In the face of the COVID-19 pandemic, in March 2020, the Department of Homeland Security (“DHS”)/US
Immigration and Customs Enforcement (“ICE”) suspended the physical presence requirement of the Form I-
9 verification process for certain employers. These flexibilities apply to employees until they undertake
non-remote employment on “a regular, consistent, or predictable basis,” or until the extension of the
flexibilities is terminated, whichever is earlier. DHS issued a series of extensions of the Form I-9 flexibilities
over the past three years.

On May 5, 2023, ICE announced that the temporary flexibilities will end on July 31, 2023, and issued
updated guidance in the form of questions and answers (the “Q&As”). By August 30, 2023, that is 30 days
after the July 31 end date, employers are required to physically examine documents for employees hired on
or after March 20, 2020, whose I-9 documents were inspected remotely. If an employee separates from
employment before this physical inspection can be completed, employers are directed to note this in the
“Additional Information” box on Form I-9, along with the employee’s separation date. The Q&As remind
employers that they cannot retain employees who the employer knows are not authorized to work in the
United States or who do not fulfill the Form I-9 documentation requirements, including presenting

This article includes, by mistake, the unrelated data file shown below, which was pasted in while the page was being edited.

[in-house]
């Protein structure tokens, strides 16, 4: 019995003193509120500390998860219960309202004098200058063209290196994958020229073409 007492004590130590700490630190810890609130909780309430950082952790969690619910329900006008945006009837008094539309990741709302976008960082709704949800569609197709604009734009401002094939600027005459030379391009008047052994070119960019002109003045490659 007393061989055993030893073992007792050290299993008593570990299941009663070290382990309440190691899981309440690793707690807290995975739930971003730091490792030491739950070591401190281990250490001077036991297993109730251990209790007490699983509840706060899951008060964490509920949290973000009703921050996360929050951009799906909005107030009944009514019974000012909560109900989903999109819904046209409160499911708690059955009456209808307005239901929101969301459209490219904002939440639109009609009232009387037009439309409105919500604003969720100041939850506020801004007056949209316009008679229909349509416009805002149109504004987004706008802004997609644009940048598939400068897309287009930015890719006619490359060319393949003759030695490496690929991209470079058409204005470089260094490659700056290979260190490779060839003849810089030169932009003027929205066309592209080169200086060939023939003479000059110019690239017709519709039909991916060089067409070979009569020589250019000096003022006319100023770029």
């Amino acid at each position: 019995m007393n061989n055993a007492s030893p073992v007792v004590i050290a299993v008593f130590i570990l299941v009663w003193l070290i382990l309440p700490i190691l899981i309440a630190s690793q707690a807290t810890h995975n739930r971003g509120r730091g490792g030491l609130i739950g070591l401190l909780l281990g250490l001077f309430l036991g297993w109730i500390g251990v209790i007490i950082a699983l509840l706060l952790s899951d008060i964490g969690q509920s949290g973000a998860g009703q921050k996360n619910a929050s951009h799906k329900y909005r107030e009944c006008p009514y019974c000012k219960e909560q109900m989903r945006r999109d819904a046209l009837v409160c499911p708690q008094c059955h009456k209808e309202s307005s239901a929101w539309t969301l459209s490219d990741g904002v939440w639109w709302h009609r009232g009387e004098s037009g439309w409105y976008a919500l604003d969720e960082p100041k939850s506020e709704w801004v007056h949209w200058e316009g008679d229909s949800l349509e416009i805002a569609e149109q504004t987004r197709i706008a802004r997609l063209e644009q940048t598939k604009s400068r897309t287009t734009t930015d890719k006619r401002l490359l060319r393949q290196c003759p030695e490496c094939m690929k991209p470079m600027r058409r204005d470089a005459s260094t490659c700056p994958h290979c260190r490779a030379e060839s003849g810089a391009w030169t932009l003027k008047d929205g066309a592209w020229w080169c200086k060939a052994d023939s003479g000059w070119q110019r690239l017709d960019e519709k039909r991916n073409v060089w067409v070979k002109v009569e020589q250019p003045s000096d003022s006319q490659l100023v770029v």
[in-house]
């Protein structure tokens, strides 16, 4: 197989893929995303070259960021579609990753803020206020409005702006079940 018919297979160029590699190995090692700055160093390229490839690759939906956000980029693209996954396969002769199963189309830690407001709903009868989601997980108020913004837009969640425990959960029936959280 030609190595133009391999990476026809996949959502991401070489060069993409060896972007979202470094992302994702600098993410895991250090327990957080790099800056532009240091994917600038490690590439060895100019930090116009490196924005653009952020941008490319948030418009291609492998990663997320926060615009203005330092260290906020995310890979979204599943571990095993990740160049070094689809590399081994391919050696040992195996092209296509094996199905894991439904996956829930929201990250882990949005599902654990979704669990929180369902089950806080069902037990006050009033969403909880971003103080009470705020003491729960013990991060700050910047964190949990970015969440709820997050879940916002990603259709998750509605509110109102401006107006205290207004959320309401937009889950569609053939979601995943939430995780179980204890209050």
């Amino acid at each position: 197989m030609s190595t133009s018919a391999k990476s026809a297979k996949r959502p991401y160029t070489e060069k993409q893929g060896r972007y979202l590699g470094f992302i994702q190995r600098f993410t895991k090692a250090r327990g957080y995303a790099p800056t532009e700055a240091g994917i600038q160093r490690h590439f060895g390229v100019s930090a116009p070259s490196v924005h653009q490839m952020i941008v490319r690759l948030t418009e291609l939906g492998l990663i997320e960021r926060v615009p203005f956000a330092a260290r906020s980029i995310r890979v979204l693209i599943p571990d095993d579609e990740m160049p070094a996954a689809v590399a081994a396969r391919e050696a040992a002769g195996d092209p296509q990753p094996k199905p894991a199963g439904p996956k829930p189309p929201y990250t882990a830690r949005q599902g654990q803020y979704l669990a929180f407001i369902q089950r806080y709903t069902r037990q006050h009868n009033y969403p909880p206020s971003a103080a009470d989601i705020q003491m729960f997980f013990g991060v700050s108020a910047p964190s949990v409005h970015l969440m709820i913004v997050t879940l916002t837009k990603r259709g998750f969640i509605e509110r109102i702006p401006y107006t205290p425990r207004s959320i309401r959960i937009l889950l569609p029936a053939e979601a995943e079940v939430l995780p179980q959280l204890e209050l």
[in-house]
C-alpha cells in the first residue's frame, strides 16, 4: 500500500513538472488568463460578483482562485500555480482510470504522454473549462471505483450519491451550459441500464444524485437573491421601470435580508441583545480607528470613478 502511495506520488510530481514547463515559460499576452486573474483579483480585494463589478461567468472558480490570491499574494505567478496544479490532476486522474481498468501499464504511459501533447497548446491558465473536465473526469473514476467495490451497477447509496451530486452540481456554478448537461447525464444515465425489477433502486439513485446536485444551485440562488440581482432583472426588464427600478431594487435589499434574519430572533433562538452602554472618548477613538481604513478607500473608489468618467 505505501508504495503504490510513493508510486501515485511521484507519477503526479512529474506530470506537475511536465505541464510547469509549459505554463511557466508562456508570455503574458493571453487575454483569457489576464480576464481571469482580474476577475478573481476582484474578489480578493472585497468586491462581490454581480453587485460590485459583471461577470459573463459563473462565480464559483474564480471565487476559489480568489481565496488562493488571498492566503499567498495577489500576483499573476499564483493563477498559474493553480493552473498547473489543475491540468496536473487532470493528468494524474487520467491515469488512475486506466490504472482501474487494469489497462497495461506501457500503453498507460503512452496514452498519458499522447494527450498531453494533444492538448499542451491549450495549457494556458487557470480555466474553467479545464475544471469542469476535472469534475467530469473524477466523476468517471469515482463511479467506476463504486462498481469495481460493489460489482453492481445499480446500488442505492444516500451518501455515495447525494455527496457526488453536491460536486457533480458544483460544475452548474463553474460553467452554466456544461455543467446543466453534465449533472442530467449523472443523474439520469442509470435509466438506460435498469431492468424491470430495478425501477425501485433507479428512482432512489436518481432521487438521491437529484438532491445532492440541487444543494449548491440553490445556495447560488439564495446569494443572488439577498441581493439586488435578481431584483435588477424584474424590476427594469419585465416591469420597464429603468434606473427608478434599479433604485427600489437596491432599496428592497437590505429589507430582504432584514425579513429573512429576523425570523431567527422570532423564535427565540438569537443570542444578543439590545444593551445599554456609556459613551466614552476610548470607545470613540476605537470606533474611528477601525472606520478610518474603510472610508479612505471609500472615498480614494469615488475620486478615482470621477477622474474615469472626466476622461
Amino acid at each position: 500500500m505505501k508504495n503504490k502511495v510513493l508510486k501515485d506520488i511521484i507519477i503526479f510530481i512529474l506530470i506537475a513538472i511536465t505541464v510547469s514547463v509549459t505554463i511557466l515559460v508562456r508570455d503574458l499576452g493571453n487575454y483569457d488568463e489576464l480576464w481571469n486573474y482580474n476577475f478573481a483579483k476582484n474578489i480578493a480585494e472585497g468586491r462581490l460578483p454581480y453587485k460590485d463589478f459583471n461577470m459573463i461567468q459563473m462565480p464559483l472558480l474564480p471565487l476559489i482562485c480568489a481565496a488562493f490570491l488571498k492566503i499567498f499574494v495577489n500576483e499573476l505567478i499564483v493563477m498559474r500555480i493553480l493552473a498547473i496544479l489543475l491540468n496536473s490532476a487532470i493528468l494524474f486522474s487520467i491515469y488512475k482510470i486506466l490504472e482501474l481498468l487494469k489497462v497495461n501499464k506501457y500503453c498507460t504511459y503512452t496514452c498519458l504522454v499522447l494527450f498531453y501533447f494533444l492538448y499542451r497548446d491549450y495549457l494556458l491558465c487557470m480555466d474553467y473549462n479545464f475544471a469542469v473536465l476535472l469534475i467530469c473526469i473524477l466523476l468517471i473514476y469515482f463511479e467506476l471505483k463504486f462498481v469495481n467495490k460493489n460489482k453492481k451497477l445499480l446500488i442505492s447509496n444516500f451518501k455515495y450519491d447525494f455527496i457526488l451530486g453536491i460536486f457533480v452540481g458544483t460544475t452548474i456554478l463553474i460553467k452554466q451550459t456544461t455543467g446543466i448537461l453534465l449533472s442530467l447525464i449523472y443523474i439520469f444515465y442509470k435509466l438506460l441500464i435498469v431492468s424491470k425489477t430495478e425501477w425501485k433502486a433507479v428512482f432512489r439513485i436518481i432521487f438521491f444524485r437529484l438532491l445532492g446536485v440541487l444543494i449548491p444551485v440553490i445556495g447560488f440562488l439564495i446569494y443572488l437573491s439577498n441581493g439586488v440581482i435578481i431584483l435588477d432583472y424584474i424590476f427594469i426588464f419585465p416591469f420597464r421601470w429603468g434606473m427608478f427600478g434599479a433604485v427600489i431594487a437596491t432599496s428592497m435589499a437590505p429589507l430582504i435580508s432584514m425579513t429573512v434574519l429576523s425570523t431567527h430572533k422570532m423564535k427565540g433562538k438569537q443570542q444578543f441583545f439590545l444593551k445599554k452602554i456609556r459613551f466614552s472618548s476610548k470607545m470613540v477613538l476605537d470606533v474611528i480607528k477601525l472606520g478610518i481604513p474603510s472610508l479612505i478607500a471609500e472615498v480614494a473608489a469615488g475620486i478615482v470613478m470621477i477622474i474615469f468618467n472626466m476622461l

documentation for in-person physical examination.

DHS notes in the Q&As that if an employee’s immigration status has changed between the time of remote
inspection and the in-person inspection, employers have two options: (1) they may complete Section 2
(Employer Review and Attestation) on a new Form I-9 and attach it to the Form I-9 previously used for the
remote inspection (and note in the Additional Information field that the employee’s immigration status has
changed); or (2) they may provide the document title, document number, issuing authority, and expiration
date (if any) of the new document and note that the employee changed their immigration status in the
Additional Information field of the original Form I-9. The Q&As note that DHS is encouraging employers, as
a best practice, to elect option 1. Employers have the option to use an authorized representative to
complete the in-person inspection and complete Form I-9 on their organization’s behalf. The Q&As direct
employers to examples of Form I-9s
for documenting the subsequent physical, in-person inspection of
documents previously reviewed remotely.

ICE plans to publish a final rule later this year that would clarify when alternatives to in-person inspection of
identity and employment authorization documents in the Form I-9 process are permissible. A proposed
was published in August 2022.

While affected employers have until August 30, 2023, to update Form I-9s for employees who have yet to
complete an in-person, physical inspection of Form I-9 documents, employers should conduct internal
audits and review their Form I-9 documentation now to determine which employees will need to submit for
physical inspection. Garcia & Gurney can help any employer navigate this and especially those employers
who currently have resolved to keep a remote workforce and have employees in other states.

Garcia & Gurney, ALC will closely monitor any developments on this issue and update you promptly.  If you
have any questions or would like assistance in fulfilling the Form I-9 documentation requirements, feel free
to contact us.